Weren’t the Yankees just here? And isn’t this like the tenth series they’re going to play in Fenway this season? Anyway, you all know the story by now. The Yankees are just 2-10 against the Red Sox this year and yadda yadda yadda, blah blah blah. None of these games are must wins, obviously, but they’re definitely “boy it sure would be wonderful to win this one if they’re serious about going for the division title” games. The Yanks were a Mariano Rivera blown save away from taking two of three from the Sox earlier this month, and I’d happily take my chances in that situation again this time around.
What Have The Red Sox Done Lately?
Well, they haven’t played in a while, since Saturday in fact. The Red Sox scheduled a doubleheader against the Athletics on Saturday to avoid Hurricane Irene on Sunday, plus yesterday was a regularly scheduled off day. They swept the A’s in the doubleheader and won two of three in the series, and before that they won three straight and three of four against the Rangers in Texas. Overall, the Sox are 82-51 with a +163 run differential. Maybe they’ll be flat after the long-ish layoff.
Red Sox On Offense
As you’ve probably heard, the Red Sox can hit. A lot. They’ve got a .279/.349/.458 batting line (.352 wOBA) as a team, numbers that rank either first or second in all of MLB. They’re even better at Fenway Park, hitting .297/.362/.478 as a team. It all starts with Jacoby Ellsbury at the top of the lineup, who’s hitting .312/.369/.521 on the season but a much more human .265/.318/.496 during the last month. Dustin Pedroia is up to .308/.398/.474 on the season and he crushes lefties (.386/.500/.593), but he’s been batting cleanup of late because Kevin Youkilis is on the disabled list with a back problem. Marco Scutaro (.270/.333/.370) has temporarily taken over the two-hole for the time being.
Adrian Gonzalez (.345/.405/.559) might be the best pure hitter in the league, and he recently snapped a lengthy homerless drought (95 plate appearances, still just eight homers in his last 285 PA). He figures to see Boone Logan a few times in the series (.445 wOBA vs RHP, .343 vs LHP). David Ortiz actually leads the Red Sox in OPS (.311/.396/.587) and the last super serious threat in their lineup. Carl Crawford (.251/.285/.388) is terrible, Jed Lowrie hasn’t hit since coming off the DL earlier this month (.242/.279/.306), and the right field platoon of Josh Reddick (.278/.326/.475 vs. RHP) and Darnell McDonald (.215/.295/.468 vs. LHP) is about league average for the position. Jarrod Saltalamacchia has power (.220 ISO), but he’s gotten on base less than 29% of the time over the last two months.
Like the Yankees, Boston doesn’t really have much use for their bench because their regulars are so good. At some point we’ll see Mike Aviles (.321/.339/.358 in limited time since the trade) and Jason Varitek (.234/.310/.432), and there’s a chance Youkilis will be activated at some point during the series (starts rehab today, so he might be back Thursday).
Red Sox On The Mound
Tuesday, RHP John Lackey (vs. CC Sabathia): Lackey’s been pretty terrible this year (5.98 ERA and 4.71 FIP) but he’s pitched slightly better since the All-Star break (4.65 ERA and ~4.40 FIP). His strikeout rate (6.33 K/9) has gotten worse ever single year since 2005, and although his walk rate is solid (2.78 BB/9), his homerun (1.25 HR/9) and ground ball (39.5%) rates aren’t. The Yankees have scored nine runs in eleven innings off Lackey this season, and he works with a pair of low-90 fastballs (two- and four-seamer), a high-70’s curve, and a mid-80’s slider. The lefty bats have to step up in this one, they’ve destroyed him this season.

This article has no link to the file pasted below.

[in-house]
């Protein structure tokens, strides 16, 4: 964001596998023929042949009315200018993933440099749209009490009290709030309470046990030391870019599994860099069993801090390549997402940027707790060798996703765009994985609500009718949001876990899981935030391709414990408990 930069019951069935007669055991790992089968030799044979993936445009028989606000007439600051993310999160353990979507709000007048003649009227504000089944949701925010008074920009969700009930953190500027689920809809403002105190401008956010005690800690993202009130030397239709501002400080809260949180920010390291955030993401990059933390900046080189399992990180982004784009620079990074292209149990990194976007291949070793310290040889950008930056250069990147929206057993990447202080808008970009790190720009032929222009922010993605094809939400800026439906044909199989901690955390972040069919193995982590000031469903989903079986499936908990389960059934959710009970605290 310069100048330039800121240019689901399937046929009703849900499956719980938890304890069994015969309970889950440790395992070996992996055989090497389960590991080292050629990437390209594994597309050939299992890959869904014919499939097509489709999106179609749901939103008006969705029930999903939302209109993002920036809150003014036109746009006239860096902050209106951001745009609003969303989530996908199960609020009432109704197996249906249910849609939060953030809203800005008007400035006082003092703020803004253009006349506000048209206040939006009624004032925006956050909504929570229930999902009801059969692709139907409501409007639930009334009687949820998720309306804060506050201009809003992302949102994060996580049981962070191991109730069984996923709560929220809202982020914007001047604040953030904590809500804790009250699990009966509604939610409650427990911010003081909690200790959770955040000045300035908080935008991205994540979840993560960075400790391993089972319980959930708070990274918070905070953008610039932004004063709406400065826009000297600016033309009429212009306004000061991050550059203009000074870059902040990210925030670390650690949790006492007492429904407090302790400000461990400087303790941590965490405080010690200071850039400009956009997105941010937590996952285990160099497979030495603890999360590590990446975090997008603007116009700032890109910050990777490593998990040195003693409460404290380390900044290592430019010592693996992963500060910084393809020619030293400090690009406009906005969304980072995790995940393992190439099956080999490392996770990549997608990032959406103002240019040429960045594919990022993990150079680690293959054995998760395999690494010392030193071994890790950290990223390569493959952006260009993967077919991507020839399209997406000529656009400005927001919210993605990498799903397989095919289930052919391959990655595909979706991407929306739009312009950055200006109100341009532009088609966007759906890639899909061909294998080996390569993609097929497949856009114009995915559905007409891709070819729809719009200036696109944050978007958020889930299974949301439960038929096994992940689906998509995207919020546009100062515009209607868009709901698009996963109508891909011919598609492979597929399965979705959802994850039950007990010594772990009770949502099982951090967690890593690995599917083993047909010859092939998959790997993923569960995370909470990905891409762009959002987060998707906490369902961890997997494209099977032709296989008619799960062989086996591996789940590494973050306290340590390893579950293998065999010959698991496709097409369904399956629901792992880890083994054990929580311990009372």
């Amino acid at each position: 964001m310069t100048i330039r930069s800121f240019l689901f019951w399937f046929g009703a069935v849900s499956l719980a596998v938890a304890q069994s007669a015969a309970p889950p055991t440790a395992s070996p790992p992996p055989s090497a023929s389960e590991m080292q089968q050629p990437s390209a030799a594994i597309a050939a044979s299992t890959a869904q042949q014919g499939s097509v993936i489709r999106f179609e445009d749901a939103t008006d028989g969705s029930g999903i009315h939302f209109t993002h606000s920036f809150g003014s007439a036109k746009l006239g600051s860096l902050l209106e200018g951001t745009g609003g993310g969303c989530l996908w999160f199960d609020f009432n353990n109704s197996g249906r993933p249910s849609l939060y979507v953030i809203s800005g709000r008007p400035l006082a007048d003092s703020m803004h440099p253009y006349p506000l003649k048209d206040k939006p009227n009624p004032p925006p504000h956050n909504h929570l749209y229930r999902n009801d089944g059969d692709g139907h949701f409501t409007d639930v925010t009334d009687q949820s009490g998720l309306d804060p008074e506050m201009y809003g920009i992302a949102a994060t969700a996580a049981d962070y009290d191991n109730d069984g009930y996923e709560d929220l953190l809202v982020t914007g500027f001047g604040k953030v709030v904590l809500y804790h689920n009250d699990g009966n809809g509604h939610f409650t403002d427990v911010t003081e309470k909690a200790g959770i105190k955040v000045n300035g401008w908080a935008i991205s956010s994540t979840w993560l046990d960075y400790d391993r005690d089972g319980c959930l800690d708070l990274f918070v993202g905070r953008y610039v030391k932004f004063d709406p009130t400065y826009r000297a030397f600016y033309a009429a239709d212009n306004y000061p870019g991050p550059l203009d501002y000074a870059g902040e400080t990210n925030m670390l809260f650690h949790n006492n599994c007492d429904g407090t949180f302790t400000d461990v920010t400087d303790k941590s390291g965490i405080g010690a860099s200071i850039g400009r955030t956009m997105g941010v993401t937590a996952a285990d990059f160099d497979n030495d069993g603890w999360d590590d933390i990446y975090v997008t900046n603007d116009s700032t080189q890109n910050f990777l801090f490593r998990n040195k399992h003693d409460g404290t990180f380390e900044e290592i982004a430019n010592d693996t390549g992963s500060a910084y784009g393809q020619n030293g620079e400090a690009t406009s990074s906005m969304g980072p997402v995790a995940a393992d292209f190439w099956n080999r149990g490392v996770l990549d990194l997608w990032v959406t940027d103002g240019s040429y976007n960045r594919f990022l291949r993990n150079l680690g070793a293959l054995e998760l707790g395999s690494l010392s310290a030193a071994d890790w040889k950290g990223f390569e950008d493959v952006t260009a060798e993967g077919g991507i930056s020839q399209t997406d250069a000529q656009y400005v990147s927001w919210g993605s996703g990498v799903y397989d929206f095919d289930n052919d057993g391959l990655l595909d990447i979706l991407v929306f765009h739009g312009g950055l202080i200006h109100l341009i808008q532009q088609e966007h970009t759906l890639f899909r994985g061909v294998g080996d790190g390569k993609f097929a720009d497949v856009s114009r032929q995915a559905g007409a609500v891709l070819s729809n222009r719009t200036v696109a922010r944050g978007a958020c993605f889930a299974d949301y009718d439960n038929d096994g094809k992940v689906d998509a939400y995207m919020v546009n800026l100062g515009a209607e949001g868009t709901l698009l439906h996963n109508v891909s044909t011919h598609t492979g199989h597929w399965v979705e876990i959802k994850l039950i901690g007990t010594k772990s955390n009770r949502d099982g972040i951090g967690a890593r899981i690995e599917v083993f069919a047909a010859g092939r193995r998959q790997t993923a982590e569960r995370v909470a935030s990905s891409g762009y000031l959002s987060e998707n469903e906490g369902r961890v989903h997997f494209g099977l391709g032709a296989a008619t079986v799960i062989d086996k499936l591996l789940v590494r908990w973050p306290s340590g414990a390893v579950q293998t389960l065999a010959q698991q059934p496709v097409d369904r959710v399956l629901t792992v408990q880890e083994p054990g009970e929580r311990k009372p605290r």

Wednesday, RHP Josh Beckett (vs. Phil Hughes): In most years, a guy with Beckett’s numbers (2.43 ERA and 3.46 FIP) would get some Cy Young love, but he’s thrown about 40 fewer innings than most of the true candidates. He’s shut the Yankees down four times already this year (three runs in 27 IP), but the last two times he faced them he was merely very good and not utterly dominant. It’s all about the curveball for Beckett, if he’s throwing his mid-70’s yakker for strikes on the corners and/or at the knees, he’s as good as it gets. If not, he gets predictable and leans heavily on his mid-90’s heat. Hopefully the fifth time is a charm.
Thursday, LHP Jon Lester (vs. A.J. Burnett): After two straight years of sub-3.20 FIPs and three straight years of sub-3.70 FIPs, Lester is up to a career-worst 3.83 FIP while posting a career-best 3.09 ERA. Go figure. His strikeout rate is down a touch but still excellent (8.44 K/9), and right-handers have really hurt him more this year than ever before. Lester’s a true five-pitch pitcher, throwing a low-90’s four-seamer, a low-90’s two-seamer, a high-80’s cutter, a mid-70’s curveball, and a mid-80’s changeup. He loves to backdoor that curve to righties, it’s got more 11-to-5 break that the usual 12-to-6. He’s pitched well against the Yankees this season but not really great, exactly six innings each time out and either three or four runs allowed (three total starts).
Bullpen: The late game duo of Daniel Bard (2.83 FIP) and Jonathan Papelbon (1.75 FIP) is as good as it gets, but the rest of the cast is a little shaky. Al Aceves (2.15 ERA but 3.80 FIP) is filling the same role he filled with the Yankees in 2009, and Matt Albers (3.33) has been given every opportunity in high-leverage spots but doesn’t seem to want the job (19 baserunners and 13 runs in his last 4.2 IP). Dan Wheeler (3.63 FIP) has been dynamite since coming off the disabled list in May (~2.80 FIP in 34.2 IP), but lefties still pound him (.288/.347/.455 against). Franklin Morales (2.97 FIP) is the only lefty they have out there, but we could see Andrew Miller (3.68 FIP) in relief. Tim Wakefield (5.56 FIP) is another possibility.
Recommended Red Sox Reading: Over The Monster.
TiqIQ has you covered.